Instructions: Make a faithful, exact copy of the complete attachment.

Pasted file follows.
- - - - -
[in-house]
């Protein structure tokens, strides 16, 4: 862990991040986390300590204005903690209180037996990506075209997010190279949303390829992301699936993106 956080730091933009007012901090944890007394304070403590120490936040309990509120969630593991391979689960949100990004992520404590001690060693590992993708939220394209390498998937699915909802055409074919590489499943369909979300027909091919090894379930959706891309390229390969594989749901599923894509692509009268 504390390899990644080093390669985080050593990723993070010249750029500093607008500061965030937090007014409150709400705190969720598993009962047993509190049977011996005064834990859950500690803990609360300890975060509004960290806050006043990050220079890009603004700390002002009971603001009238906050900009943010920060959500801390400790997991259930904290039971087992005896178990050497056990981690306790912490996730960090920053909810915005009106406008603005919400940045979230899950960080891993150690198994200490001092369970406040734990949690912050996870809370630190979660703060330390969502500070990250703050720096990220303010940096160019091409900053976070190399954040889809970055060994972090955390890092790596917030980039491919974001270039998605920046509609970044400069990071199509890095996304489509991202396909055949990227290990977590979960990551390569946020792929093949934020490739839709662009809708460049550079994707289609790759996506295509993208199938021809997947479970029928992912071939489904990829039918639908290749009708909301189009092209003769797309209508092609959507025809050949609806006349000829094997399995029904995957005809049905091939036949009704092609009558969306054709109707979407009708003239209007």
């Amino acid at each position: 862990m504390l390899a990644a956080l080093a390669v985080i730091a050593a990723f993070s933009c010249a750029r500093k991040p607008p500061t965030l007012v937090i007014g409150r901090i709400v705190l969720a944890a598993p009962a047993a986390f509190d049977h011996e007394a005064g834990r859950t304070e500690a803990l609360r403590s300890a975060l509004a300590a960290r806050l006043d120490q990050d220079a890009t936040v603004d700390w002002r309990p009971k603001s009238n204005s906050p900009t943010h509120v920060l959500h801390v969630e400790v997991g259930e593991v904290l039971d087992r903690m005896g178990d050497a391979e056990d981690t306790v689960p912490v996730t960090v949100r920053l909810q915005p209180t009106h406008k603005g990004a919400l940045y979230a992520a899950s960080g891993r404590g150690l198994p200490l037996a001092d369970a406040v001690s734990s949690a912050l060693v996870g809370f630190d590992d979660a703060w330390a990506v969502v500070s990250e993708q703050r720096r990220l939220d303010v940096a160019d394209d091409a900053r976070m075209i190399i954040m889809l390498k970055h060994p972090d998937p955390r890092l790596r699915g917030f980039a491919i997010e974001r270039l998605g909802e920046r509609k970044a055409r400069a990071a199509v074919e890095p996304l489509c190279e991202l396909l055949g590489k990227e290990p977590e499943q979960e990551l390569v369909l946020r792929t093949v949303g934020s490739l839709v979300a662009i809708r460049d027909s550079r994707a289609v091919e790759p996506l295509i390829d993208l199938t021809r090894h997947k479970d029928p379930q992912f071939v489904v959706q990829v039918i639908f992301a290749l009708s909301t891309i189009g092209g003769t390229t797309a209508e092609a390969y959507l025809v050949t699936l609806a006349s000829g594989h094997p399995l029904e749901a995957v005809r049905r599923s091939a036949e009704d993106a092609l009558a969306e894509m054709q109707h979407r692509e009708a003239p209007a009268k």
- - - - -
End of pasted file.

[in-house]
């Protein structure tokens, strides 16, 4: 862990991040986390300590204005903690209180037996990506075209997010190279949303390829992301699936993106 956080730091933009007012901090944890007394304070403590120490936040309990509120969630593991391979689960949100990004992520404590001690060693590992993708939220394209390498998937699915909802055409074919590489499943369909979300027909091919090894379930959706891309390229390969594989749901599923894509692509009268 504390390899990644080093390669985080050593990723993070010249750029500093607008500061965030937090007014409150709400705190969720598993009962047993509190049977011996005064834990859950500690803990609360300890975060509004960290806050006043990050220079890009603004700390002002009971603001009238906050900009943010920060959500801390400790997991259930904290039971087992005896178990050497056990981690306790912490996730960090920053909810915005009106406008603005919400940045979230899950960080891993150690198994200490001092369970406040734990949690912050996870809370630190979660703060330390969502500070990250703050720096990220303010940096160019091409900053976070190399954040889809970055060994972090955390890092790596917030980039491919974001270039998605920046509609970044400069990071199509890095996304489509991202396909055949990227290990977590979960990551390569946020792929093949934020490739839709662009809708460049550079994707289609790759996506295509993208199938021809997947479970029928992912071939489904990829039918639908290749009708909301189009092209003769797309209508092609959507025809050949609806006349000829094997399995029904995957005809049905091939036949009704092609009558969306054709109707979407009708003239209007």
């Amino acid at each position: 862990m504390l390899a990644a956080l080093a390669v985080i730091a050593a990723f993070s933009c010249a750029r500093k991040p607008p500061t965030l007012v937090i007014g409150r901090i709400v705190l969720a944890a598993p009962a047993a986390f509190d049977h011996e007394a005064g834990r859950t304070e500690a803990l609360r403590s300890a975060l509004a300590a960290r806050l006043d120490q990050d220079a890009t936040v603004d700390w002002r309990p009971k603001s009238n204005s906050p900009t943010h509120v920060l959500h801390v969630e400790v997991g259930e593991v904290l039971d087992r903690m005896g178990d050497a391979e056990d981690t306790v689960p912490v996730t960090v949100r920053l909810q915005p209180t009106h406008k603005g990004a919400l940045y979230a992520a899950s960080g891993r404590g150690l198994p200490l037996a001092d369970a406040v001690s734990s949690a912050l060693v996870g809370f630190d590992d979660a703060w330390a990506v969502v500070s990250e993708q703050r720096r990220l939220d303010v940096a160019d394209d091409a900053r976070m075209i190399i954040m889809l390498k970055h060994p972090d998937p955390r890092l790596r699915g917030f980039a491919i997010e974001r270039l998605g909802e920046r509609k970044a055409r400069a990071a199509v074919e890095p996304l489509c190279e991202l396909l055949g590489k990227e290990p977590e499943q979960e990551l390569v369909l946020r792929t093949v949303g934020s490739l839709v979300a662009i809708r460049d027909s550079r994707a289609v091919e790759p996506l295509i390829d993208l199938t021809r090894h997947k479970d029928p379930q992912f071939v489904v959706q990829v039918i639908f992301a290749l009708s909301t891309i189009g092209g003769t390229t797309a209508e092609a390969y959507l025809v050949t699936l609806a006349s000829g594989h094997p399995l029904e749901a995957v005809r049905r599923s091939a036949e009704d993106a092609l009558a969306e894509m054709q109707h979407r692509e009708a003239p209007a009268k």